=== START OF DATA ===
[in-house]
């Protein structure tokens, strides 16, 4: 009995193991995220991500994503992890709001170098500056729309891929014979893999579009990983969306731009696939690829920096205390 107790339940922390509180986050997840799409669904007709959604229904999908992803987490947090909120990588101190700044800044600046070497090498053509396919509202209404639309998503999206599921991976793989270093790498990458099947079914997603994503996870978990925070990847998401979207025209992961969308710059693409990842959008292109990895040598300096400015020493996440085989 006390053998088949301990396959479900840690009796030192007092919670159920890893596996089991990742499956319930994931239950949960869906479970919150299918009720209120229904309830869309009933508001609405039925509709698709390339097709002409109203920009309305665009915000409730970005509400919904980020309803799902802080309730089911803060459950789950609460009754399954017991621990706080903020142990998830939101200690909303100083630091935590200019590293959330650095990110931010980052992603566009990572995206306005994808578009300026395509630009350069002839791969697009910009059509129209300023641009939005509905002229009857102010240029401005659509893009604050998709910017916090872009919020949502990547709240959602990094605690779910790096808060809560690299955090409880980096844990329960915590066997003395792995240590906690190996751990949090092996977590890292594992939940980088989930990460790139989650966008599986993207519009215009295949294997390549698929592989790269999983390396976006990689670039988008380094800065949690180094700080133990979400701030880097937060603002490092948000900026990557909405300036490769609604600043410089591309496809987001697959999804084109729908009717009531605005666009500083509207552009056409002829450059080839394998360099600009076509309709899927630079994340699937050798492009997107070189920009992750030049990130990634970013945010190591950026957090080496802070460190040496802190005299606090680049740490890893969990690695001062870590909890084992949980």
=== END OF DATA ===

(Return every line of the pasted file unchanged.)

[in-house]
């Protein structure tokens, strides 16, 4: 009995193991995220991500994503992890709001170098500056729309891929014979893999579009990983969306731009696939690829920096205390 107790339940922390509180986050997840799409669904007709959604229904999908992803987490947090909120990588101190700044800044600046070497090498053509396919509202209404639309998503999206599921991976793989270093790498990458099947079914997603994503996870978990925070990847998401979207025209992961969308710059693409990842959008292109990895040598300096400015020493996440085989 006390053998088949301990396959479900840690009796030192007092919670159920890893596996089991990742499956319930994931239950949960869906479970919150299918009720209120229904309830869309009933508001609405039925509709698709390339097709002409109203920009309305665009915000409730970005509400919904980020309803799902802080309730089911803060459950789950609460009754399954017991621990706080903020142990998830939101200690909303100083630091935590200019590293959330650095990110931010980052992603566009990572995206306005994808578009300026395509630009350069002839791969697009910009059509129209300023641009939005509905002229009857102010240029401005659509893009604050998709910017916090872009919020949502990547709240959602990094605690779910790096808060809560690299955090409880980096844990329960915590066997003395792995240590906690190996751990949090092996977590890292594992939940980088989930990460790139989650966008599986993207519009215009295949294997390549698929592989790269999983390396976006990689670039988008380094800065949690180094700080133990979400701030880097937060603002490092948000900026990557909405300036490769609604600043410089591309496809987001697959999804084109729908009717009531605005666009500083509207552009056409002829450059080839394998360099600009076509309709899927630079994340699937050798492009997107070189920009992750030049990130990634970013945010190591950026957090080496802070460190040496802190005299606090680049740490890893969990690695001062870590909890084992949980």